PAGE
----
— King John • William Shakespeare [Collins edition]

... pride of man to think that the stars in their courses watch over him, and typify, by their movements and aspects, the joys or the sorrows that await him! He, less in proportion to the universe than the all but invisible insects that feed in myriads on a summer's leaf, are to this great globe itself, fondly imagines that eternal worlds were chiefly created to prognosticate his fate. How we should pity the arrogance of the worm that crawls at our feet, if we knew that it also desired to know the secrets of futurity, ...
— Memoirs of Extraordinary Popular Delusions - Vol. I • Charles Mackay

... either presumptuous or unkind, when my eyes are opened, to refuse to go any further with them in their career of guilt? Does love to the thief require me to help him in stealing? Yet this is all we refuse to do. We will extend to the slaveholder all the courtesy he will allow. If he is hungry, we will feed him; if he is in want, both hands shall be stretched out for his aid. We will give him full credit for all the good that he does, and our deep sympathy in all the temptations under whose strength he falls. But to help him ...
— The Anti-Slavery Examiner, Omnibus • American Anti-Slavery Society

... sudden change hath darked of late The glory of the Arcadian state? The fleecy flocks refuse to feed, The lambs to play, the ewes to breed; The altars smoke, the offerings burn, Till Jack ...
— Curiosities of Literature, Vol. II (of 3) - Edited, With Memoir And Notes, By His Son, The Earl Of Beaconsfield • Isaac D'Israeli

... caught less, for the fish were leaving the shores, and we had to go farther and farther for them, until at last a day came when the boats came home empty, and the women wept at the shore as the men drew them up silently, looking away from those whom they could feed no longer. ...
— Havelok The Dane - A Legend of Old Grimsby and Lincoln • Charles Whistler

... these details are sent out to man the trenches. Their food while on duty consists of rice and banana leaves, cooked at the quarters and sent out to the trenches. After a few days or a week of active service they return to their homes to feed up or work on their farms, their places being taken by others to whom they turn over their guns and cartridges. Their arms have been obtained from various sources, from purchases in Hongkong, from the supply ...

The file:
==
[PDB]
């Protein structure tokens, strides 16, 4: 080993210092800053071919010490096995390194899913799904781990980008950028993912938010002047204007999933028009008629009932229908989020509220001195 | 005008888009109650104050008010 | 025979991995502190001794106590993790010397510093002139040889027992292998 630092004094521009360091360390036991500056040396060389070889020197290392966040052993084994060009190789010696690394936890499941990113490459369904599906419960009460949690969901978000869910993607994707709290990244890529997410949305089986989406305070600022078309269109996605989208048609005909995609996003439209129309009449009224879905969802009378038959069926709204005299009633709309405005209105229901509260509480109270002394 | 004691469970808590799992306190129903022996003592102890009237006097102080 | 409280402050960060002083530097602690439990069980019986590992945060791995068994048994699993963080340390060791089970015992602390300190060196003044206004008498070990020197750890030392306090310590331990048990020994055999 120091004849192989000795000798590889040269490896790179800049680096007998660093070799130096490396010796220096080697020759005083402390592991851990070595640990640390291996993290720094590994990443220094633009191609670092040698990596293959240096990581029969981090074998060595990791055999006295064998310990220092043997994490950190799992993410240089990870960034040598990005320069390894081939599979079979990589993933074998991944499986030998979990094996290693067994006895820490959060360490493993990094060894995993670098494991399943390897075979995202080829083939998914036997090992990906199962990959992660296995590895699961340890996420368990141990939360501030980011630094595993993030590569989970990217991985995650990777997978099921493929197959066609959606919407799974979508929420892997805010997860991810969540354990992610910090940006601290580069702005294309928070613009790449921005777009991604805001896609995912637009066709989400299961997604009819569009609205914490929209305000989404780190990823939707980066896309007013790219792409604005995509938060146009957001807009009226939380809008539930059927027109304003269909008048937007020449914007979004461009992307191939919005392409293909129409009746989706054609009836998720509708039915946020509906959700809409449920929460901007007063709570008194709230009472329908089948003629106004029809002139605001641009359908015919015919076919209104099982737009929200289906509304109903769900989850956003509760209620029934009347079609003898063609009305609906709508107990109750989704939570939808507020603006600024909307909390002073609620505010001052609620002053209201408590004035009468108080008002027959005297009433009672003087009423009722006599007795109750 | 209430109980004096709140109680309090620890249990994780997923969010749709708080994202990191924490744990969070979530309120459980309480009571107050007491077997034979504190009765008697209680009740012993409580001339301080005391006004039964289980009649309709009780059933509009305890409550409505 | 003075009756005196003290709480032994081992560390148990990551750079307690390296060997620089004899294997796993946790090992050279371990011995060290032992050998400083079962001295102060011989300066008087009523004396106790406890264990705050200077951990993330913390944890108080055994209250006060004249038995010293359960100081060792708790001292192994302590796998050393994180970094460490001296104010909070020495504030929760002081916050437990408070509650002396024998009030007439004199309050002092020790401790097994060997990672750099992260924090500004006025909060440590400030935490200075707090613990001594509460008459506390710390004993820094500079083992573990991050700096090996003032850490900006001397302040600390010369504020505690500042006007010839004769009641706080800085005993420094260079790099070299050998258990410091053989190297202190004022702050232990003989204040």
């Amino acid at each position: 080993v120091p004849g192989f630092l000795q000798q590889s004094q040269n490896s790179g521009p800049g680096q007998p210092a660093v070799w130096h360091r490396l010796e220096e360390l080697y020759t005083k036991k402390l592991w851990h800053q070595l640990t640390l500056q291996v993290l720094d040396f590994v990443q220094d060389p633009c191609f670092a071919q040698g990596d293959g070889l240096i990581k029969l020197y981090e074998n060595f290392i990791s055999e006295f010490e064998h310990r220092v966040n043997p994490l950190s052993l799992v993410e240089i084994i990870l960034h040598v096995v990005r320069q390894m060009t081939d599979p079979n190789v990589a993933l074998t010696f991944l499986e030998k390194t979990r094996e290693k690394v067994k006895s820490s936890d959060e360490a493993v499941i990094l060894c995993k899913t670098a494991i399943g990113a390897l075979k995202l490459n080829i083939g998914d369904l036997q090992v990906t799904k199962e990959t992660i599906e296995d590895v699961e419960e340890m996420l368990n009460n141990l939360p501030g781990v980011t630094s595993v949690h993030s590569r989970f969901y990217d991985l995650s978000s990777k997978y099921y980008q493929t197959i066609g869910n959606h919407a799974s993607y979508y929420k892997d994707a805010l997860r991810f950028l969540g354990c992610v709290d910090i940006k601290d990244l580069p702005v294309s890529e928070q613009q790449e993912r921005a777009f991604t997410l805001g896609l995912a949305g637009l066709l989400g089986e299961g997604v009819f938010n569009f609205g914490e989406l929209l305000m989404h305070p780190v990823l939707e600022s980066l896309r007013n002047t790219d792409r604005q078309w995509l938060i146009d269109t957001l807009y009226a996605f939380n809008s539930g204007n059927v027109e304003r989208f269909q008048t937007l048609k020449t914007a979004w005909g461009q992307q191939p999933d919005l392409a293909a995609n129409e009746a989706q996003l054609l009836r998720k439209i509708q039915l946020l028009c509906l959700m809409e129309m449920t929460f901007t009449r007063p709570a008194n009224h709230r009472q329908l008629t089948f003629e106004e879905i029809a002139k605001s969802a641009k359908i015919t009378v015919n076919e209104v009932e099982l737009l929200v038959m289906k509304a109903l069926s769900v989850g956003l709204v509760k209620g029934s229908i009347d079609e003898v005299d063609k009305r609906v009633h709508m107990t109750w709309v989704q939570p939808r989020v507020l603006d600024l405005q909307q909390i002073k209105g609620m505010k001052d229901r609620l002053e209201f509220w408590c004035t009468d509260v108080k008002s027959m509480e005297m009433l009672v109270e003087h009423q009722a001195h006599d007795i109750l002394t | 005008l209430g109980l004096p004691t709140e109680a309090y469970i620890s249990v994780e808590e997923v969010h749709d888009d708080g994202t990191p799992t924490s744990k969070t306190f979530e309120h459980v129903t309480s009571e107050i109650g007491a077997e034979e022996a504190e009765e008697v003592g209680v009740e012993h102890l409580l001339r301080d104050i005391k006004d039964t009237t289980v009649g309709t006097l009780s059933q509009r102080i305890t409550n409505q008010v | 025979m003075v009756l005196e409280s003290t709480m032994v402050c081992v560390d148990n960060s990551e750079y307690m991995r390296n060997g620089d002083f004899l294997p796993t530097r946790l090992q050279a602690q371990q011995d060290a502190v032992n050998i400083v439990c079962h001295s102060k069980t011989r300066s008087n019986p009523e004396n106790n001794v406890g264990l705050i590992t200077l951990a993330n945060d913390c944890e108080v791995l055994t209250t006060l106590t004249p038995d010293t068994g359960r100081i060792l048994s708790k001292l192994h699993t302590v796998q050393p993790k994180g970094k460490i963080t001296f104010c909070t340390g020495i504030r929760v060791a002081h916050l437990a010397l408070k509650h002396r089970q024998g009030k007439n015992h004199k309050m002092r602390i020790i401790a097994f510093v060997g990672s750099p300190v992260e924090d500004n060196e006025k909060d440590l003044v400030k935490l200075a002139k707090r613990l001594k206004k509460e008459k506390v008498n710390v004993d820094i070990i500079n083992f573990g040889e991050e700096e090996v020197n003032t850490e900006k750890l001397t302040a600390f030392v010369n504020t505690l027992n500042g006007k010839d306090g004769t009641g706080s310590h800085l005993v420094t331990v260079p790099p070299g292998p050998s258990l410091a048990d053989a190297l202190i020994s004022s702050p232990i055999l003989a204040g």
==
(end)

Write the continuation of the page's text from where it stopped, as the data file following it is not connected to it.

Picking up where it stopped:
— The Story of the Philippines and Our New Possessions, • Murat Halstead

... unreal mingled with this act of apotheosis by Imperial decree. Hadrian sought to assuage his grief by paying his favourite illustrious honours after death; he also desired to give the memory of his own love the most congenial and poetical environment, to feed upon it in the daintiest places, and to deck it with the prettiest flowers of fancy. He therefore canonised Antinous, and took measures for disseminating his cult throughout the world, careless of the element of imposture which might seem to mingle ...
— Sketches and Studies in Italy and Greece, Complete - Series I, II, and III • John Symonds

... the Dwyers," he'd say; "from ten acres of wheat they got seventy pounds last year, besides feed for the fowls; they've got corn in now, and there's ...
— On Our Selection • Steele Rudd

... tramp, on his discharge, wandered out of the yard, wrapping his thin coat round his shoulders, for it was a bitterly cold afternoon. He began operations by turning into the Town Hall Tavern for a good feed and a copious drink. Mr. Francis Howard noted that he seemed to eye every passer-by with suspicion, but he seemed to enjoy his dinner, and sat some time over ...
— The Old Man in the Corner • Baroness Orczy

... feed your sorrow!' reproved the gentle mother, patting me upon the back as if in apology for her daughter's breach ...
— The Blue Birds' Winter Nest • Lillian Elizabeth Roy

... men to remain behind at the base to keep the meteorological records, to wind chronometers, to feed the dogs and to bring up the remainder of the stores from the edge of the ice-cliff. Kennedy, the magnetician, had to stay, as two term days** were due in the next month. It was essential that we should have a medical man with us, ...